As a result of their woollen expertise, the founding family saw a lucrative gap in the market and also began manufacturing woollen fabrics such as tweeds, course jacket and over-coat materials during the late 50’s and early 60’s.
The 70’s saw the arrival of man-made fibres into the mainstream market. During this era the price of wool was becoming increasingly expensive and the decision was made to diversify Aranda into the spinning and weaving of man-made fibre products. Soon thereafter the first acrylic fibre shawl was produced using regenerated acrylic fibre.
When the 80’s came around it brought with it the arrival of the first jacquard looms to Aranda. Design possibilities had suddenly become endless and this heralded the beginning of the acrylic fur-pile bed and wearing blanket era. The striking designs and bright colours took the market by storm.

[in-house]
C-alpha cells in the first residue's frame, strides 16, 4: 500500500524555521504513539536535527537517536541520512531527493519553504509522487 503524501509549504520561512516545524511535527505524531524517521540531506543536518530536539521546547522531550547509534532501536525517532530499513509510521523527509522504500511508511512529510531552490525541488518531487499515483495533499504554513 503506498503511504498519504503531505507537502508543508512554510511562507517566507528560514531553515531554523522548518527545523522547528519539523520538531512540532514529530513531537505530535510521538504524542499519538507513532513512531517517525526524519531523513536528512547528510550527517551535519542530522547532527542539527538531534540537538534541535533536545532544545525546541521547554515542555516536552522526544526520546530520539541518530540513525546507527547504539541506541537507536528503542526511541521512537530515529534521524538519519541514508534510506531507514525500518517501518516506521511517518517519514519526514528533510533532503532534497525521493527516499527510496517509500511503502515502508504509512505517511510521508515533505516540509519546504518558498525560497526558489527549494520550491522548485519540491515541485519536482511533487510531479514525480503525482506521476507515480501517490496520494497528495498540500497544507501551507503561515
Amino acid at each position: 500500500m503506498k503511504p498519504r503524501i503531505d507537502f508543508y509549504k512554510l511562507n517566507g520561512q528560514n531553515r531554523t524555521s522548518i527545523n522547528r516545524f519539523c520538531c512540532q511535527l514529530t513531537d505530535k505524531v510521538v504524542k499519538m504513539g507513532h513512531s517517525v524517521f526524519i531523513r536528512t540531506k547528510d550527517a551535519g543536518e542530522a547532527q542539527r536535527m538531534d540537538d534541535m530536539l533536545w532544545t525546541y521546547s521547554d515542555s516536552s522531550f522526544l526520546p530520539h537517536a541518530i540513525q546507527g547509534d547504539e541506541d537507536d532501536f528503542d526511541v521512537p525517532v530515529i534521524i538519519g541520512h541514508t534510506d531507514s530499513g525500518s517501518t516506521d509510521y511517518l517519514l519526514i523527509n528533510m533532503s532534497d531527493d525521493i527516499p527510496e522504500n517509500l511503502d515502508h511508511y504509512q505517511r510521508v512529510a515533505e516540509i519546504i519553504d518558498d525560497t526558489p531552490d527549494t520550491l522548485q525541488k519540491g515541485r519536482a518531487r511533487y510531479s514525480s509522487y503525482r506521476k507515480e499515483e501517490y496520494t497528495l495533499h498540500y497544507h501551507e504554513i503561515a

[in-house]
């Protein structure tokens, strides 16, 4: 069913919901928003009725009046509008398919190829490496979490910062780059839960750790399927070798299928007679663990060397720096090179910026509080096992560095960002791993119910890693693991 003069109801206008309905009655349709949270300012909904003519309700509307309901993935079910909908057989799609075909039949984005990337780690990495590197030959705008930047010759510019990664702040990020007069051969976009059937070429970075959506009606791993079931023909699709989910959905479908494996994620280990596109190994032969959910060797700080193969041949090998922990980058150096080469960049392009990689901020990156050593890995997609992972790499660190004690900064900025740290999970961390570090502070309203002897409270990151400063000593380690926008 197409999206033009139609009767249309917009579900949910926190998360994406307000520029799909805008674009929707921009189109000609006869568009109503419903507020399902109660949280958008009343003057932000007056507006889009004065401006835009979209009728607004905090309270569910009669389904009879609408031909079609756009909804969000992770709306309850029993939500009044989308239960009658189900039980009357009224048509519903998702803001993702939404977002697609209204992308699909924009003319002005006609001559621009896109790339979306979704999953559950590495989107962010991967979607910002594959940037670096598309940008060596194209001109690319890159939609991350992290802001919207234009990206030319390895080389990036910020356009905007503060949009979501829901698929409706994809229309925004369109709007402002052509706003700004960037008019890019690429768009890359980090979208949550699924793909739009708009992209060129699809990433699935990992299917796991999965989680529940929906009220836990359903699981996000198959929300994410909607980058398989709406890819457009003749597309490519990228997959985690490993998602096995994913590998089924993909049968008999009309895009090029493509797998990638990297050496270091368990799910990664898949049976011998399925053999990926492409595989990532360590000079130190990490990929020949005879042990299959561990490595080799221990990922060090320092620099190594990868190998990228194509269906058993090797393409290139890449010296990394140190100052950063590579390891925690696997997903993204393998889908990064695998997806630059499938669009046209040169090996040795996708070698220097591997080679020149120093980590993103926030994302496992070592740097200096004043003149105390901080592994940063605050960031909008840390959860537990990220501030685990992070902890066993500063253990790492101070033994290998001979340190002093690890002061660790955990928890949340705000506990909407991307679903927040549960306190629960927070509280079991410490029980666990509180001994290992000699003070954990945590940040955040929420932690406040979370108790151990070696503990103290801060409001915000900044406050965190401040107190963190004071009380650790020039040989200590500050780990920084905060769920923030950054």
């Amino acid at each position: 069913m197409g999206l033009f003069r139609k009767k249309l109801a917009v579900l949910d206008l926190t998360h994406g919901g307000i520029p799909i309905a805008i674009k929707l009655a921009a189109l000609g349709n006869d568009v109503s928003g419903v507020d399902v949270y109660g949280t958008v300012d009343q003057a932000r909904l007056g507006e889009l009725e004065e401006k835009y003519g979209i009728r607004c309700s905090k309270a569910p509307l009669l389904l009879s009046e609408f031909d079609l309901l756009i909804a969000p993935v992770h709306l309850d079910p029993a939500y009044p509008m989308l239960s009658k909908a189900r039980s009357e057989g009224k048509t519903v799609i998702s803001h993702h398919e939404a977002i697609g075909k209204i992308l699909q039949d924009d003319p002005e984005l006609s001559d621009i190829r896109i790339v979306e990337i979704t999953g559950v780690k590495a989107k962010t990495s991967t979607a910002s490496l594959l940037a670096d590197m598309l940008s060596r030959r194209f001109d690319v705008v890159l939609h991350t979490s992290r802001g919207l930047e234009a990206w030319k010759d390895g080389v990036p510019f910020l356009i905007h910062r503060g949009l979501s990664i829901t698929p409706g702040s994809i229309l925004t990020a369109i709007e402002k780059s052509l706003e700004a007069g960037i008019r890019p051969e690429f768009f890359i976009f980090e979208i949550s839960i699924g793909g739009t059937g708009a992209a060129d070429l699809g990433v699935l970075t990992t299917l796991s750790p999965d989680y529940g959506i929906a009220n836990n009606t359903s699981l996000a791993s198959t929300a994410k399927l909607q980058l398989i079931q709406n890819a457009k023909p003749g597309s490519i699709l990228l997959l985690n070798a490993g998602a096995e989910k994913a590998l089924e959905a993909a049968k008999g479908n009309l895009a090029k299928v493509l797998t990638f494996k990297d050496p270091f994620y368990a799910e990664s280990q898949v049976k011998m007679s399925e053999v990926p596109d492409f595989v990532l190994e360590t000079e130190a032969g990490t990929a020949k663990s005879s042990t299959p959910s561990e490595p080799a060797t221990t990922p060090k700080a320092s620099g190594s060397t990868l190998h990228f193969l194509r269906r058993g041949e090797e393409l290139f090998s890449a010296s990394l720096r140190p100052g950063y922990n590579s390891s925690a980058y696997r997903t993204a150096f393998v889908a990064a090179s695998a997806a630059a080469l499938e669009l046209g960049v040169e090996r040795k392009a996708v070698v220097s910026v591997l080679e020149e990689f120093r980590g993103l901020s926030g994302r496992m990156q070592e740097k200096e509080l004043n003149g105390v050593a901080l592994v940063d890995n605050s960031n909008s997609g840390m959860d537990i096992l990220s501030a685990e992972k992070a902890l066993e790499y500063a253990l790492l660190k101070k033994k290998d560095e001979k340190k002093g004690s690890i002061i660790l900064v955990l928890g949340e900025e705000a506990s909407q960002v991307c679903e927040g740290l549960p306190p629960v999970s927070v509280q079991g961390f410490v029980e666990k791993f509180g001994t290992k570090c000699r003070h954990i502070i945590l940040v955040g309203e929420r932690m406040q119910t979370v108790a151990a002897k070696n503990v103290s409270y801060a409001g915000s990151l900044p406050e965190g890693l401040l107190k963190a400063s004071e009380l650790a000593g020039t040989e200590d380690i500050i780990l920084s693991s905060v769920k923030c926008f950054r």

In the mid-eighties Aranda had grown to a size where the Physical Planning Act forced them to open a second plant. Aranda took advantage of the decentralisation benefits and opened a factory in Isithebe, KwaZulu-Natal. The factory, Associated Spinners, focused on the spinning and dyeing of open-end yarn and is still an integral part of the Aranda group today.
The early 1990’s is when Aranda started making the woollen Basotho blankets. Their long history and expertise in woollen spinning and weaving made them a natural fit to take over the legacy of producing such prestigious brands like the Seanamarena and Victoria England. During this period Aranda began spinning cotton/acrylic blends and acrylic micro-fibre. More recently Aranda has acquired a chenille plant and is one of only two spinners of chenille yarn in South Africa.